“On a hot summer night, while lying in bed, I could hear a train easing across the Pamlico River bridge at the prescribed 10 miles an hour. I could tell how many cars were in each train by counting the clunks of each wheel as it hit the open joints at each end of the draw span…It was ‘a sound too incandescent to last.’”
Bill Sellers was a boy sleeping in his grandparent’s house when he listened to the trains crossing the river downstream of Washington. The freight trains historically crossed the bridge at night, gingerly, the sound of their wheels rattling over the rails echoed across the dark water, through the dark streets of Washington, through the dreams of generations of children living along the riverbanks.
The Norfolk-Southern Railroad bridge, a mile long, spans the Pamlico River just downstream of Washington, North Carolina. At Washington, the river changes from the Mid Atlantic Coastal Plain to the Pamlico Lowlands. The bridge forms a rough border, a fluid boundary between the brackish Pamlico River and the fresh Tar River — a single river with two names, a distinction without much of a difference.
A blunt concrete bridge less than a mile upstream is officially designated as the border between the river’s names but I’d argue that the old wooden railroad bridge more properly deserves the title, culturally if not geographically.
The railroad bridge has stood for more than 100 years. The massive timber trestles have been damaged by hurricanes and replaced but the central draw span is the same one in place when trains first crossed the river in 1907.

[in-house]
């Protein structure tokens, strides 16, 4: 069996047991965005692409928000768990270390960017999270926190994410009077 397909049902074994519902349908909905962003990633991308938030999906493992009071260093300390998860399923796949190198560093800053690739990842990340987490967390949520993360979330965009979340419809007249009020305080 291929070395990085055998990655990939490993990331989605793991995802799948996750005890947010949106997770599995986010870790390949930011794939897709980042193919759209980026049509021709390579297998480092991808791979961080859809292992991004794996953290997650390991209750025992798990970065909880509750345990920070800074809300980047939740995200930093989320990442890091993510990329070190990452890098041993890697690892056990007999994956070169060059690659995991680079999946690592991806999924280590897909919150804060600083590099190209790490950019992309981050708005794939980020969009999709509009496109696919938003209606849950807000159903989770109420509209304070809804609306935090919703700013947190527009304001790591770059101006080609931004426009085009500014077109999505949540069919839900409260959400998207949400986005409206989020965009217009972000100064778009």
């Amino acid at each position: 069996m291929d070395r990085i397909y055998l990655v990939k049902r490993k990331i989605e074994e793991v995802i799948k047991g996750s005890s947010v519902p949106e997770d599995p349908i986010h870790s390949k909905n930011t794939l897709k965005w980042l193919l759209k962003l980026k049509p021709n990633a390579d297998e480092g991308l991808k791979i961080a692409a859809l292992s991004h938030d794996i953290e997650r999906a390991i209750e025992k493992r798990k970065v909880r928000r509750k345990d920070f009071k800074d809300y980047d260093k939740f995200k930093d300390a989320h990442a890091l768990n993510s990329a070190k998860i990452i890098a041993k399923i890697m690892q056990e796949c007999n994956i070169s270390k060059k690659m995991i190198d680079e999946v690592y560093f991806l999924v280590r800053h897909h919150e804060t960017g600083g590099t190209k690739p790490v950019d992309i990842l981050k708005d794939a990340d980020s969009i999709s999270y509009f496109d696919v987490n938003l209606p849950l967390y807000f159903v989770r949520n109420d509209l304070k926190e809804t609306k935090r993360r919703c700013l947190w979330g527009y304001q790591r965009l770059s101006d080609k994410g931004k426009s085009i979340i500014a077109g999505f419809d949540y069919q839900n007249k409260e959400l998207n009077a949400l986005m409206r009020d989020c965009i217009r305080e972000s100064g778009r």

Future Made Visible
The bridge was a monument to the ascendance of the machine – the railroad, a form of transportation independent of wind or tide – and the triumph of the timetable. It marked not only a change in the salinity of the water but a change in culture, in attitude, in the town’s relationship with the river.
The river has always been the reason for Washington’s existence. Before the colonies became the states, Washington was a river port. The commerce of deep-water ships and coastal schooners, barges and rafts made some men rich and other men a meager living, but it was the river that kept the town alive. Construction of the railroad bridge was evidence that the river was losing importance.
It was the future made visible.
Not everyone embraced that future. The owners of several sawmills upstream argued that the narrow bridge opening would inhibit navigation of the lumber schooners and barges their mills depended upon and the sediment deposited when the current slowed around the bridge pilings would shoal the channel. They took their arguments all the way to the North Carolina Supreme Court and lost.
The railroads, and then the highways, robbed the river of importance except as a sewer. As the river became inconsequential, so did the river ports. Washington languished through decades of decline, too poor even to tear down its old brick buildings and start over. That poverty proved a blessing. When the river again became important, not as an avenue for commerce but as something of inherent value, those old brick warehouses and wooden homes were still standing, waiting to be restored. Washington is once again thriving because of the river. And the railroad bridge that once forecast the town’s decline is just a quaint landmark silhouetted by the rising sun.
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